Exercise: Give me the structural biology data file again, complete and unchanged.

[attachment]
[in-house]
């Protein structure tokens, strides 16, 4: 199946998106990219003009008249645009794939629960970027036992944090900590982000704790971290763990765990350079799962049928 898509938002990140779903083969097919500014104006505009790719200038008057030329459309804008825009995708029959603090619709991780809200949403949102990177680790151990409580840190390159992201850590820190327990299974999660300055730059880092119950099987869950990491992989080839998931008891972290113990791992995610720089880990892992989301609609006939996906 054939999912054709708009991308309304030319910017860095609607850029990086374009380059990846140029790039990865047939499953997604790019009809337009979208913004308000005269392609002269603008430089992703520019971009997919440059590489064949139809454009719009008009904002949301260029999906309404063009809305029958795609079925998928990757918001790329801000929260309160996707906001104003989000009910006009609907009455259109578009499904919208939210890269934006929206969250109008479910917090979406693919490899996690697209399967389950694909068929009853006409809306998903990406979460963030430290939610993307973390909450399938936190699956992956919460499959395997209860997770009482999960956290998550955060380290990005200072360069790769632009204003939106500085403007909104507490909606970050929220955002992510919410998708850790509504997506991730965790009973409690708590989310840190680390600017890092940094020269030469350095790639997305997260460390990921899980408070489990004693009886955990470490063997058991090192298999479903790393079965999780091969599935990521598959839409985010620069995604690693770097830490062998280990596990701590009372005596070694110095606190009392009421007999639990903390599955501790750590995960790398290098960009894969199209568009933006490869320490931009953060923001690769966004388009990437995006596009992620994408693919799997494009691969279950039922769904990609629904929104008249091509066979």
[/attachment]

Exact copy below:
[in-house]
């Protein structure tokens, strides 16, 4: 199946998106990219003009008249645009794939629960970027036992944090900590982000704790971290763990765990350079799962049928 898509938002990140779903083969097919500014104006505009790719200038008057030329459309804008825009995708029959603090619709991780809200949403949102990177680790151990409580840190390159992201850590820190327990299974999660300055730059880092119950099987869950990491992989080839998931008891972290113990791992995610720089880990892992989301609609006939996906 054939999912054709708009991308309304030319910017860095609607850029990086374009380059990846140029790039990865047939499953997604790019009809337009979208913004308000005269392609002269603008430089992703520019971009997919440059590489064949139809454009719009008009904002949301260029999906309404063009809305029958795609079925998928990757918001790329801000929260309160996707906001104003989000009910006009609907009455259109578009499904919208939210890269934006929206969250109008479910917090979406693919490899996690697209399967389950694909068929009853006409809306998903990406979460963030430290939610993307973390909450399938936190699956992956919460499959395997209860997770009482999960956290998550955060380290990005200072360069790769632009204003939106500085403007909104507490909606970050929220955002992510919410998708850790509504997506991730965790009973409690708590989310840190680390600017890092940094020269030469350095790639997305997260460390990921899980408070489990004693009886955990470490063997058991090192298999479903790393079965999780091969599935990521598959839409985010620069995604690693770097830490062998280990596990701590009372005596070694110095606190009392009421007999639990903390599955501790750590995960790398290098960009894969199209568009933006490869320490931009953060923001690769966004388009990437995006596009992620994408693919799997494009691969279950039922769904990609629904929104008249091509066979």